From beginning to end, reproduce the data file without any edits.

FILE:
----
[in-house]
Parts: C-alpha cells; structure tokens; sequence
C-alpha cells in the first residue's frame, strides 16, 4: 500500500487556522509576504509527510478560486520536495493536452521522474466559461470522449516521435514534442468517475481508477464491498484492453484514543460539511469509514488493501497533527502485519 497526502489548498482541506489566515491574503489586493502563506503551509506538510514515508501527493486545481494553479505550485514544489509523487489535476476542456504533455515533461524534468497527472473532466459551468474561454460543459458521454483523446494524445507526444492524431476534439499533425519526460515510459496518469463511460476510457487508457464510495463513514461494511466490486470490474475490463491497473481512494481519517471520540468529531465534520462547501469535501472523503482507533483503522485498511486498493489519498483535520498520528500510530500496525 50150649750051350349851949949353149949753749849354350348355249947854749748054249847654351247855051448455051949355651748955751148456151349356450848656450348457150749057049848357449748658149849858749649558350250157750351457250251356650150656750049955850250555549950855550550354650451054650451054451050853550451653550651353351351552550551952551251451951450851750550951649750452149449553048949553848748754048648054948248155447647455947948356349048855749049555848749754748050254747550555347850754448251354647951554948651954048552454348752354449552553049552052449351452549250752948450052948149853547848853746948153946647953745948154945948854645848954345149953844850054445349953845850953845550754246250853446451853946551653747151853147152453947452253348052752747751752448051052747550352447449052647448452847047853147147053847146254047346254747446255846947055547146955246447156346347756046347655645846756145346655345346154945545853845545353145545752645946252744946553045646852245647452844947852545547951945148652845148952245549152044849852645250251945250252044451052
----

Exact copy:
[in-house]
Parts: C-alpha cells; structure tokens; sequence
C-alpha cells in the first residue's frame, strides 16, 4: 500500500487556522509576504509527510478560486520536495493536452521522474466559461470522449516521435514534442468517475481508477464491498484492453484514543460539511469509514488493501497533527502485519 497526502489548498482541506489566515491574503489586493502563506503551509506538510514515508501527493486545481494553479505550485514544489509523487489535476476542456504533455515533461524534468497527472473532466459551468474561454460543459458521454483523446494524445507526444492524431476534439499533425519526460515510459496518469463511460476510457487508457464510495463513514461494511466490486470490474475490463491497473481512494481519517471520540468529531465534520462547501469535501472523503482507533483503522485498511486498493489519498483535520498520528500510530500496525 50150649750051350349851949949353149949753749849354350348355249947854749748054249847654351247855051448455051949355651748955751148456151349356450848656450348457150749057049848357449748658149849858749649558350250157750351457250251356650150656750049955850250555549950855550550354650451054650451054451050853550451653550651353351351552550551952551251451951450851750550951649750452149449553048949553848748754048648054948248155447647455947948356349048855749049555848749754748050254747550555347850754448251354647951554948651954048552454348752354449552553049552052449351452549250752948450052948149853547848853746948153946647953745948154945948854645848954345149953844850054445349953845850953845550754246250853446451853946551653747151853147152453947452253348052752747751752448051052747550352447449052647448452847047853147147053847146254047346254747446255846947055547146955246447156346347756046347655645846756145346655345346154945545853845545353145545752645946252744946553045646852245647452844947852545547951945148652845148952245549152044849852645250251945250252044451052